Preserving, protecting and revitalizing are the keywords of an action that aims to be innovative but also respectful of traditions. Cultural heritage embodies all of these elements: its protection and promotion allow for the continuity of traditions.
ICCROM and the Rwanda Cultural Heritage Academy (RCHA) have partnered to enable the valorization and celebration of Rwanda's cultural heritage, which is rich in cultural and natural resources – both tangible and intangible.
On 19 August 2022, ICCROM and the RCHA will hold a pre-launch event for the Rwanda Heritage Hub (RHH). The event will take place at the Kandt House Museum in Kigali and will be an opportunity for partners and project owners to meet and provide inputs for the successful and sustainable planning and implementation of RHH activities.
The RHH is a knowledge and training center aimed at promoting cultural heritage and creative industries as sectors for youth employment and job creation. It is one of our four existing Heritage Hubs, which connect the younger generation and youth organizations with strategies and initiatives to make Africa’s heritage a source of economic and social opportunity for their benefit. The Heritage Hubs are part of the ICCROM Youth.Heritage.Africa. (YHA) programme. YHA aims to use the cultural heritage sector to create opportunities for youth and contribute to African nations’ socio economic development while engaging them in protecting and conserving heritage resources.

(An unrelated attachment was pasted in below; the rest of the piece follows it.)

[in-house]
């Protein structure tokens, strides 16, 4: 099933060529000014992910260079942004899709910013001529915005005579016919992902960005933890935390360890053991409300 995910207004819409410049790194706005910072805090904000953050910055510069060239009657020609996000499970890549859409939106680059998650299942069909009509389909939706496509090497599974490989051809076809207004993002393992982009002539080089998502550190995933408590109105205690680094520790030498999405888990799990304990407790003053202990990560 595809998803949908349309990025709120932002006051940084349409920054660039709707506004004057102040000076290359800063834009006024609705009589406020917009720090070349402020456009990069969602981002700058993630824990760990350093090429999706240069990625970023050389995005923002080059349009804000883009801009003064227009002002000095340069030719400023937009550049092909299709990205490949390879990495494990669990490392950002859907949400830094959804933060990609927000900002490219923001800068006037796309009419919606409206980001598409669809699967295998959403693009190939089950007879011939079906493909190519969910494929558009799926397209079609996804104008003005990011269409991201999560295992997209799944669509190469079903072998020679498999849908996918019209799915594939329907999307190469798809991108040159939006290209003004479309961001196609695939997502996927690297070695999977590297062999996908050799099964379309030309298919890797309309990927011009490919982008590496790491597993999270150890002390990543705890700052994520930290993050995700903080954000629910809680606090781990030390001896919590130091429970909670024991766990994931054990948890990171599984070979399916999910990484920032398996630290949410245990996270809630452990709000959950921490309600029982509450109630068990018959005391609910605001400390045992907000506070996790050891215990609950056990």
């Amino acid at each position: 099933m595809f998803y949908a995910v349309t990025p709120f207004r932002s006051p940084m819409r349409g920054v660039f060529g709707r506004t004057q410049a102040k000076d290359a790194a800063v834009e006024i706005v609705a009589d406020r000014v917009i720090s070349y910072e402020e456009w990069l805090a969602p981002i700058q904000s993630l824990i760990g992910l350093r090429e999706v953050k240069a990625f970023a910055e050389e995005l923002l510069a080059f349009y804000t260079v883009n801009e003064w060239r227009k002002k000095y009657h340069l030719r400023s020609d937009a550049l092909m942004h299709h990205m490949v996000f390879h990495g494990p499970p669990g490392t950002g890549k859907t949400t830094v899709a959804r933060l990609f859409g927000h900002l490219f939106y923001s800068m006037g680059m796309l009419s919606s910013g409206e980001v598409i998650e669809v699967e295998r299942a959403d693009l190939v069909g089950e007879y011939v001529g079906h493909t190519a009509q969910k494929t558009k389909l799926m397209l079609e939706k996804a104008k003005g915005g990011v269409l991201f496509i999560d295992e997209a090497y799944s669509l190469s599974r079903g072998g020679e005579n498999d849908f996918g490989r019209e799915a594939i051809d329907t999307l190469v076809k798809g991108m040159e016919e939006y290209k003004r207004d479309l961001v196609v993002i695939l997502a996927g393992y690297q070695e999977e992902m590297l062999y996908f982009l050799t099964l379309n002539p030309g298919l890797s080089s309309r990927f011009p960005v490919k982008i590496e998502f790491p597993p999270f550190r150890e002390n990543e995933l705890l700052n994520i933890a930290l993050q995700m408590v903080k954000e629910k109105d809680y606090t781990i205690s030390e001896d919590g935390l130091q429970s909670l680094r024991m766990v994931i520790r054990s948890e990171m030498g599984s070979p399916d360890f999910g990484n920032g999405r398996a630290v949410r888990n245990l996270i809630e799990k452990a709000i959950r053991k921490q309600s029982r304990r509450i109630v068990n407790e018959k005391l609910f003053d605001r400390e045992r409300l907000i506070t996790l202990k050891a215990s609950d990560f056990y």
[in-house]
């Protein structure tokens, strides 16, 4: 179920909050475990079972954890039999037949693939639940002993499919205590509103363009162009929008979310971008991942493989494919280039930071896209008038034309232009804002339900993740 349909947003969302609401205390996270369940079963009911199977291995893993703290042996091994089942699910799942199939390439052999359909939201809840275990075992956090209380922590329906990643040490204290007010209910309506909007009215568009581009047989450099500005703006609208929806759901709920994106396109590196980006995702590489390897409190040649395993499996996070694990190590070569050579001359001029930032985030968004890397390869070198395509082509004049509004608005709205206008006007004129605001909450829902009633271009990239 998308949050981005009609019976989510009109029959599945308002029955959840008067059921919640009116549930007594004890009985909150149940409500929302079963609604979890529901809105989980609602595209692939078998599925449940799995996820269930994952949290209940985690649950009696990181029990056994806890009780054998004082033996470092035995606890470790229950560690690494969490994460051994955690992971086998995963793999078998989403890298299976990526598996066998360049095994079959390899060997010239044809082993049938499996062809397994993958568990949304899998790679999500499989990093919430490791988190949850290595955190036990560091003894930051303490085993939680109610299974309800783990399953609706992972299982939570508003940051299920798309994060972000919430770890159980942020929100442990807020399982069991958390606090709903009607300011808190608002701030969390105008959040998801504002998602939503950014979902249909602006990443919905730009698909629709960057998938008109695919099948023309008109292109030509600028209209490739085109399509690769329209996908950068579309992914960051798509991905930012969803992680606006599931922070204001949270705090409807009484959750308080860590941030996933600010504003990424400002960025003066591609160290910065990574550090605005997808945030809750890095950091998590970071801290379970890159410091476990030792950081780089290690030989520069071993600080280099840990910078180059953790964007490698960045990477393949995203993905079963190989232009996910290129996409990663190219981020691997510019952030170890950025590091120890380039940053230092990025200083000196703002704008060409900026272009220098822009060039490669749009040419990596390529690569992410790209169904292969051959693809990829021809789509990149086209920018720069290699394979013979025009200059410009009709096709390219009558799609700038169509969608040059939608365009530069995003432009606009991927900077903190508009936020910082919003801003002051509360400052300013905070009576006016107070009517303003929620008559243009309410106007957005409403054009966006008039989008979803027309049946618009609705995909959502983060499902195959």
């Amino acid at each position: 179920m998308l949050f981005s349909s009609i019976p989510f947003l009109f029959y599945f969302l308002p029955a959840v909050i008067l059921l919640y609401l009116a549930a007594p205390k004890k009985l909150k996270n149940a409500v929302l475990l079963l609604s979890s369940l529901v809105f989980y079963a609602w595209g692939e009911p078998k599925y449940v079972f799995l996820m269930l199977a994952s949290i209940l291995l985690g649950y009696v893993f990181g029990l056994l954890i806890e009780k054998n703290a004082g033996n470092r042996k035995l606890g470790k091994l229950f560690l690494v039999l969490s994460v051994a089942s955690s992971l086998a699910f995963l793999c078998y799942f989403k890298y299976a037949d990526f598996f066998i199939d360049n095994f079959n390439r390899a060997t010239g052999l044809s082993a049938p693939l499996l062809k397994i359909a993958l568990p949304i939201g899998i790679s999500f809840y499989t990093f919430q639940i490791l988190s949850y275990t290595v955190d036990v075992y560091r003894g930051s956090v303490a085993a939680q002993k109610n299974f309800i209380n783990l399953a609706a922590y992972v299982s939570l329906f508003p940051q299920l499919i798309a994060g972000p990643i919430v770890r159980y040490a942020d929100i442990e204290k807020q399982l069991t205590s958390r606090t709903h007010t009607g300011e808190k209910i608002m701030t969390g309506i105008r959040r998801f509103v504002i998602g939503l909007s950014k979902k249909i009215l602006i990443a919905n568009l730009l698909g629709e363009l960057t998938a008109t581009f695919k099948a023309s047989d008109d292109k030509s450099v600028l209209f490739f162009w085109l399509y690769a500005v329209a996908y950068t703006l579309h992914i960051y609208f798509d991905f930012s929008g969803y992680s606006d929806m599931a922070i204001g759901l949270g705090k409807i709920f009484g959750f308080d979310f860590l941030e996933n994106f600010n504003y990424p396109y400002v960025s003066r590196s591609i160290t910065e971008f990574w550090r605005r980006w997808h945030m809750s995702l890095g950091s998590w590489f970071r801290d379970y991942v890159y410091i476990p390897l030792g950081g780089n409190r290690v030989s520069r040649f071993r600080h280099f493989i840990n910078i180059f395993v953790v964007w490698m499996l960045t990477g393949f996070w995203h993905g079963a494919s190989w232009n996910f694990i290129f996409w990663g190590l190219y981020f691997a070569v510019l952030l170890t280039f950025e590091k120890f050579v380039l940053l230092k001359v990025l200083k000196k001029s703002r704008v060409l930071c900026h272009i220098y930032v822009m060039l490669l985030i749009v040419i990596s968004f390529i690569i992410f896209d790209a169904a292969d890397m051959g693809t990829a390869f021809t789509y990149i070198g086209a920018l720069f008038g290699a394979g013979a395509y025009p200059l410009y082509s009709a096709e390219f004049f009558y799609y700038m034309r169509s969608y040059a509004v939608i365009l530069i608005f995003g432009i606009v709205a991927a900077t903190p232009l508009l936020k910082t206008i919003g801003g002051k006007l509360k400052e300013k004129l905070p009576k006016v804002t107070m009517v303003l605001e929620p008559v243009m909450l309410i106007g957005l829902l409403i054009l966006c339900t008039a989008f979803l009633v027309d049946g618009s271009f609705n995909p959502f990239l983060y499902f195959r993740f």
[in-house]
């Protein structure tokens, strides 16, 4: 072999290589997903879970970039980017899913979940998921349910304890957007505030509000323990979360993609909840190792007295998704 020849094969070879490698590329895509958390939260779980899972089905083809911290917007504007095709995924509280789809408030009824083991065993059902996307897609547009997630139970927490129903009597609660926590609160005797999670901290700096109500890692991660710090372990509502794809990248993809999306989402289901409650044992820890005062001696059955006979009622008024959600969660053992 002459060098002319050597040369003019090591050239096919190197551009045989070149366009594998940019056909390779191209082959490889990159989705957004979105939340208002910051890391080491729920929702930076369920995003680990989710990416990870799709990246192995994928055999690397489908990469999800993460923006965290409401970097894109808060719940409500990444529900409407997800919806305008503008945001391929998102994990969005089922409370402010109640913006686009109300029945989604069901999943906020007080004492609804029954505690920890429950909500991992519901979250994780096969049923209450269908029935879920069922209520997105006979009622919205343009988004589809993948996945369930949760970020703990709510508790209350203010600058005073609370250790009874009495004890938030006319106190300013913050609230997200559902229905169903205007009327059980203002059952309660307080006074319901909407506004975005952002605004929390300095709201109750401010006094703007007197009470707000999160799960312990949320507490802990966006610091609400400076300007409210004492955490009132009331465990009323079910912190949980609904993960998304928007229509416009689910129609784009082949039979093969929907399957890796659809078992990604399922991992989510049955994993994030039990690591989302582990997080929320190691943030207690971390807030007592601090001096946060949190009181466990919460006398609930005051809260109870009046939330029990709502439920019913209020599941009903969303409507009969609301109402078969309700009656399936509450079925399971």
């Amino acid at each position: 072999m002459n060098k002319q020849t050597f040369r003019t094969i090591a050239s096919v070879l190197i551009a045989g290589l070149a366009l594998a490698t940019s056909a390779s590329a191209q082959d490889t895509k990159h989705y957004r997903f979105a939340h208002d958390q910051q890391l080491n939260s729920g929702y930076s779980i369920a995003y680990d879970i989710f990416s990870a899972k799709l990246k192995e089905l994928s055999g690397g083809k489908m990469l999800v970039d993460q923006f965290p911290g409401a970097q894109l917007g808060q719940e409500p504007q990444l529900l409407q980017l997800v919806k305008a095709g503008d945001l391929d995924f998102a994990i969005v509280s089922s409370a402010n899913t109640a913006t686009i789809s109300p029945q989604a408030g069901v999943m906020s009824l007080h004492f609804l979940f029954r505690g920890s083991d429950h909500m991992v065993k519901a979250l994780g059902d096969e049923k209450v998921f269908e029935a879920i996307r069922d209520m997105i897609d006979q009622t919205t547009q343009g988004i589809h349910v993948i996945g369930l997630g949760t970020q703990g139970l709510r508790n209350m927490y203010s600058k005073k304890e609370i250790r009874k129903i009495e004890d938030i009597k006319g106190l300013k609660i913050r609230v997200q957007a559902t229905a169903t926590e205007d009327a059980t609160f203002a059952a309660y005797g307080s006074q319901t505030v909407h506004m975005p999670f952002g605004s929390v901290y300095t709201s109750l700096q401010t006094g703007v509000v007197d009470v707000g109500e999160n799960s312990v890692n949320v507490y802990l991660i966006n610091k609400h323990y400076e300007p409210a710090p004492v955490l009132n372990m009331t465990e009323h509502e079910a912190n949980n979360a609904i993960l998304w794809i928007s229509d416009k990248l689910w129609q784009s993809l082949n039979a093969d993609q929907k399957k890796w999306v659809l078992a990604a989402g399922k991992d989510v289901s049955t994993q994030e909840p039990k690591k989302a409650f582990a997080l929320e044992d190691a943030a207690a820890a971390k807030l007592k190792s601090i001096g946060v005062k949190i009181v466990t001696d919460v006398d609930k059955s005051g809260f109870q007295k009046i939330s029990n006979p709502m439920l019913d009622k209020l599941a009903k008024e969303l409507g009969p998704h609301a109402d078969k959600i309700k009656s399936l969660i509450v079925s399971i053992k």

The RHH focuses on creating activities that use new technologies to engage young people in protecting and promoting Rwanda's cultural heritage. This involves adapting existing tools in the heritage protection and conservation sector. The employment opportunities the programme aims to generate are catalyzed by efforts to train young people and heritage professionals in effective, innovative practices.
In recent years, the need to prioritize communities alongside economic development has been recognized internationally by the adoption of sustainable human-centered development paradigms. This has paved the way for the inclusion of ethical criteria in the expectations and aspirations of the African Union's Agenda 2063.
Rwanda’s cultural scene is particularly suitable for hosting such programmes due to its richness. The merger of the Institute of National Museums of Rwanda (INMR), the Rwanda Academy of Language and Culture (RALC), and the Rwanda Archives and Library Services Authority (RALSA) to create the Rwanda Cultural Heritage Academy (RCHA) demonstrates an open and encouraging policy environment that will support the RHH’s activities for years to come.